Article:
miscellaneous

What we learned this week

After the government systematically dismantled any incentives for making it work, got off the ground last year in Britain England. This is a spectacular missed opportunity.

. And why not – there are 40 million of them in China. It works, and it confirms my hunch that I should fit one myself.

I am happy to have been wrong about the feasibility of electric trucks, which I thought were a long way off. With , that’s at least eight companies have now announced electric truck units for the haulage industry.

Which has a better chance of success? Ed Cairns looks at some new research on the From Poverty to Power blog.

This week I’ve been reading the news at , and it’s been interesting to see how preoccupied Australia is with China. Next week I’ll be reading the from Dubai.

2 comments

  1. Oh Jeremy, don’t get into the Guardian habit of confusing England with Britain. Awesome Energy (Dalriada) was established and our hydro scheme in Argyll came on line in January. When it eventually starts raining again we shall be contributing up to 8 MWh of low carbon electricity to the local grid daily. But yes you are right, the brutal ending of the FiT regime has effectively stalled further developments. This does need to be reassessed to support remote communities and the development of local grid technologies.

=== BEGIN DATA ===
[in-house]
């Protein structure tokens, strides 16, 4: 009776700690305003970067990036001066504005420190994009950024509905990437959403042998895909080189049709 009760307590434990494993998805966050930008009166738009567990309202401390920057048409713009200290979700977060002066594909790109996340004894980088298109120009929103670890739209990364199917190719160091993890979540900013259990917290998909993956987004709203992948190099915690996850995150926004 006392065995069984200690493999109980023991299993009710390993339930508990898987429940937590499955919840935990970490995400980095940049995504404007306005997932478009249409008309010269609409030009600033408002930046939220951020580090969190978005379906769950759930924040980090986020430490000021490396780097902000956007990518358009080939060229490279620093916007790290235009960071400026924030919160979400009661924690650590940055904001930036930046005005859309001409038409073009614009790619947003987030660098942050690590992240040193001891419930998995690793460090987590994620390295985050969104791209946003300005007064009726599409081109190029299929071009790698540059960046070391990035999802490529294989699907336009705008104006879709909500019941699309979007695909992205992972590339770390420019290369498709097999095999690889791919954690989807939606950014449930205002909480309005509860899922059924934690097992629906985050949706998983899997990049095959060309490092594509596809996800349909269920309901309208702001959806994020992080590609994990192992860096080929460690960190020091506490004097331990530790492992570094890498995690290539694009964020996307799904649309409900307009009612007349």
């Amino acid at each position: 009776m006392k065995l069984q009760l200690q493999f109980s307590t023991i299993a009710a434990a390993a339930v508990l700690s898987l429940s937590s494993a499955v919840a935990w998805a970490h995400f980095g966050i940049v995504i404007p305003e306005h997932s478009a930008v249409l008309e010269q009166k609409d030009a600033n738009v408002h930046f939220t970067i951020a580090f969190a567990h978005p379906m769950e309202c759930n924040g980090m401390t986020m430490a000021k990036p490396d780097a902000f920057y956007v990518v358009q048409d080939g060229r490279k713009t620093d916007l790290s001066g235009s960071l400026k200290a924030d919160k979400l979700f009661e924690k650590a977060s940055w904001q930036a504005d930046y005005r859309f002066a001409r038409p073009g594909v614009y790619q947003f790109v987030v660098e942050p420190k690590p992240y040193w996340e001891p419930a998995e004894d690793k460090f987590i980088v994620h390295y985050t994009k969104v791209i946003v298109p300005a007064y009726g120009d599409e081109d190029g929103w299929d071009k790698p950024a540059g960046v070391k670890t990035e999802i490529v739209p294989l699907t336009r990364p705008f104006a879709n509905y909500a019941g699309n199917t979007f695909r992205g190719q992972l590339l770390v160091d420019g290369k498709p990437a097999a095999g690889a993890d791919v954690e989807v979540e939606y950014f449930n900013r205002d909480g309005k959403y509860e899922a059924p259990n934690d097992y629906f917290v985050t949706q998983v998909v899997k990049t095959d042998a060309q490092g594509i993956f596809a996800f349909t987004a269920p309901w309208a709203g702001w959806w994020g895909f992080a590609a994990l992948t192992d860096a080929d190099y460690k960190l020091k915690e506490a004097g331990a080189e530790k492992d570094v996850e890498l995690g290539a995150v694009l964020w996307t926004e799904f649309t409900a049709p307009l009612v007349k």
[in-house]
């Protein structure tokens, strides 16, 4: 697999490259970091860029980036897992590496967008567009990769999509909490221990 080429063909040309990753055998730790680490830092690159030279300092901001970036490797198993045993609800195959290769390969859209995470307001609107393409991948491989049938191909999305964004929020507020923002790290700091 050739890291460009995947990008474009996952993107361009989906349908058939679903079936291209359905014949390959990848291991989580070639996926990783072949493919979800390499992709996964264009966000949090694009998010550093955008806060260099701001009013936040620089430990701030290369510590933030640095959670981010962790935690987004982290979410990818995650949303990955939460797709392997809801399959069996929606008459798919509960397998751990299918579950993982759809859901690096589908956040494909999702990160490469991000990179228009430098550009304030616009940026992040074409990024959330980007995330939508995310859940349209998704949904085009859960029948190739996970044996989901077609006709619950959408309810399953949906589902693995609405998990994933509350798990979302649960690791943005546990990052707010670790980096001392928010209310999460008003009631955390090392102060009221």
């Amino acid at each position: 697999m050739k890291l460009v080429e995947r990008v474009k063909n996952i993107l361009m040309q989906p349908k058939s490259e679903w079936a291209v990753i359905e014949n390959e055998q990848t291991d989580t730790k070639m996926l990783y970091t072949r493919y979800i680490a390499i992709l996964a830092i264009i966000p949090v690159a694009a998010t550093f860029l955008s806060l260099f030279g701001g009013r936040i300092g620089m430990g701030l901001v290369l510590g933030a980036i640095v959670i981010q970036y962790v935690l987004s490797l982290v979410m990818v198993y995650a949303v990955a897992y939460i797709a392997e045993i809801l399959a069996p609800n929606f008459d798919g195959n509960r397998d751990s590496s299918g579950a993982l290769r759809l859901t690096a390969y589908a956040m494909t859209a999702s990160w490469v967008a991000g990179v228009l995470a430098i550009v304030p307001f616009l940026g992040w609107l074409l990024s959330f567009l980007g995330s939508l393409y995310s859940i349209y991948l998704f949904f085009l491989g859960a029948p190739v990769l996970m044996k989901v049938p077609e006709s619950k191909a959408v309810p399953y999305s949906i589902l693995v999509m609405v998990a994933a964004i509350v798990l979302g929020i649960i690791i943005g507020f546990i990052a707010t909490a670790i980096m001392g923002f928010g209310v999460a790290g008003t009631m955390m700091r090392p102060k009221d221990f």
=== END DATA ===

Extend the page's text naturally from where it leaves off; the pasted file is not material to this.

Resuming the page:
1. You’re right, that’s information from Community Energy England that the Guardian has reported as Britain in its leading sentence. I missed that, and have corrected it – thanks. Paul told me about your involvement with community hydro, so you would know firsthand that there’s more going on than one project!

      What’s particularly frustrating is how deliberate it is. Community energy hasn’t just been ignored, it’s been systematically undermined. There’s really no other explanation when you look at some of the steps the government has taken – and all after they published their community energy strategy saying they backed it. Very odd.

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